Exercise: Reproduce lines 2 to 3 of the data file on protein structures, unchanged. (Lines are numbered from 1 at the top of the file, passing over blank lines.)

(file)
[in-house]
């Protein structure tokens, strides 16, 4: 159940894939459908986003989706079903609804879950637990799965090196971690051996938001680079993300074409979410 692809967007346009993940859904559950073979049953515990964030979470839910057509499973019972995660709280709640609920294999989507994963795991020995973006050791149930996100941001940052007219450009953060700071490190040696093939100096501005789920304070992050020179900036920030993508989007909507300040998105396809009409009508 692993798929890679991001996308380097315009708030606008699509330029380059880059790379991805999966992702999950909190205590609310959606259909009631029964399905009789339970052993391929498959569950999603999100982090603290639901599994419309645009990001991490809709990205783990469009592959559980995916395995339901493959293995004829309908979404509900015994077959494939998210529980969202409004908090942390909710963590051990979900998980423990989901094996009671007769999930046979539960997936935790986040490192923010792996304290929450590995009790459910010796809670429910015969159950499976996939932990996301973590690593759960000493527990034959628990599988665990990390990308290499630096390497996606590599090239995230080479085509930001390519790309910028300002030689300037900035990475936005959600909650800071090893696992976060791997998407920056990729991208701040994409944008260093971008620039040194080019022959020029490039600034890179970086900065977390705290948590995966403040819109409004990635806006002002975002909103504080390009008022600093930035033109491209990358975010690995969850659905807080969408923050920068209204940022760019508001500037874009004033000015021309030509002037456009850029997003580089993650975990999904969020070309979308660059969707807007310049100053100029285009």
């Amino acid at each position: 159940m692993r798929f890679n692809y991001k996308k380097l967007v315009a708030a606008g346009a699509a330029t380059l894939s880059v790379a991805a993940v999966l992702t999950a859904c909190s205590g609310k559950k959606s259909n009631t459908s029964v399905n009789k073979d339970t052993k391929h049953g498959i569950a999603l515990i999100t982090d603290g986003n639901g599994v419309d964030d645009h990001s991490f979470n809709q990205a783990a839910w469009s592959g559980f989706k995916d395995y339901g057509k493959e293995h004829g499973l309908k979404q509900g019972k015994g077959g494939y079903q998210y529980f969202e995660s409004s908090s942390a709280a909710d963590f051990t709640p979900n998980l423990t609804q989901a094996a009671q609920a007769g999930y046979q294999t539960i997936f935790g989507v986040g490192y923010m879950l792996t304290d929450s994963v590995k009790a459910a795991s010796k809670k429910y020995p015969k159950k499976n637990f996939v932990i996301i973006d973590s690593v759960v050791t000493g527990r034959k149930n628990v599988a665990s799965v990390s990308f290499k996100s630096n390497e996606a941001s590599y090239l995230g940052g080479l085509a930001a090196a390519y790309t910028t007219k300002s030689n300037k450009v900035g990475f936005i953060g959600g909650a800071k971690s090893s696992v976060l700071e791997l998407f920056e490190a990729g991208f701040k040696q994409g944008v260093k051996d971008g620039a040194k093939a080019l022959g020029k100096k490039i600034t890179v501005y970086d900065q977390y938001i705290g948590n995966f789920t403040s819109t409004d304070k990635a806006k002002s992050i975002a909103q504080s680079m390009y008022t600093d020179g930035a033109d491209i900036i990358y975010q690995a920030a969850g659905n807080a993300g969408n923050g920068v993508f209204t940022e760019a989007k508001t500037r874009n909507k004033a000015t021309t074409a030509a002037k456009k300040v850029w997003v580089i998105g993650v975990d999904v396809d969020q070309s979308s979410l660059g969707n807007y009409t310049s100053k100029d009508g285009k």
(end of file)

């Protein structure tokens, strides 16, 4: 159940894939459908986003989706079903609804879950637990799965090196971690051996938001680079993300074409979410 692809967007346009993940859904559950073979049953515990964030979470839910057509499973019972995660709280709640609920294999989507994963795991020995973006050791149930996100941001940052007219450009953060700071490190040696093939100096501005789920304070992050020179900036920030993508989007909507300040998105396809009409009508 692993798929890679991001996308380097315009708030606008699509330029380059880059790379991805999966992702999950909190205590609310959606259909009631029964399905009789339970052993391929498959569950999603999100982090603290639901599994419309645009990001991490809709990205783990469009592959559980995916395995339901493959293995004829309908979404509900015994077959494939998210529980969202409004908090942390909710963590051990979900998980423990989901094996009671007769999930046979539960997936935790986040490192923010792996304290929450590995009790459910010796809670429910015969159950499976996939932990996301973590690593759960000493527990034959628990599988665990990390990308290499630096390497996606590599090239995230080479085509930001390519790309910028300002030689300037900035990475936005959600909650800071090893696992976060791997998407920056990729991208701040994409944008260093971008620039040194080019022959020029490039600034890179970086900065977390705290948590995966403040819109409004990635806006002002975002909103504080390009008022600093930035033109491209990358975010690995969850659905807080969408923050920068209204940022760019508001500037874009004033000015021309030509002037456009850029997003580089993650975990999904969020070309979308660059969707807007310049100053100029285009």
């Amino acid at each position: 159940m692993r798929f890679n692809y991001k996308k380097l967007v315009a708030a606008g346009a699509a330029t380059l894939s880059v790379a991805a993940v999966l992702t999950a859904c909190s205590g609310k559950k959606s259909n009631t459908s029964v399905n009789k073979d339970t052993k391929h049953g498959i569950a999603l515990i999100t982090d603290g986003n639901g599994v419309d964030d645009h990001s991490f979470n809709q990205a783990a839910w469009s592959g559980f989706k995916d395995y339901g057509k493959e293995h004829g499973l309908k979404q509900g019972k015994g077959g494939y079903q998210y529980f969202e995660s409004s908090s942390a709280a909710d963590f051990t709640p979900n998980l423990t609804q989901a094996a009671q609920a007769g999930y046979q294999t539960i997936f935790g989507v986040g490192y923010m879950l792996t304290d929450s994963v590995k009790a459910a795991s010796k809670k429910y020995p015969k159950k499976n637990f996939v932990i996301i973006d973590s690593v759960v050791t000493g527990r034959k149930n628990v599988a665990s799965v990390s990308f290499k996100s630096n390497e996606a941001s590599y090239l995230g940052g080479l085509a930001a090196a390519y790309t910028t007219k300002s030689n300037k450009v900035g990475f936005i953060g959600g909650a800071k971690s090893s696992v976060l700071e791997l998407f920056e490190a990729g991208f701040k040696q994409g944008v260093k051996d971008g620039a040194k093939a080019l022959g020029k100096k490039i600034t890179v501005y970086d900065q977390y938001i705290g948590n995966f789920t403040s819109t409004d304070k990635a806006k002002s992050i975002a909103q504080s680079m390009y008022t600093d020179g930035a033109d491209i900036i990358y975010q690995a920030a969850g659905n807080a993300g969408n923050g920068v993508f209204t940022e760019a989007k508001t500037r874009n909507k004033a000015t021309t074409a030509a002037k456009k300040v850029w997003v580089i998105g993650v975990d999904v396809d969020q070309s979308s979410l660059g969707n807007y009409t310049s100053k100029d009508g285009k």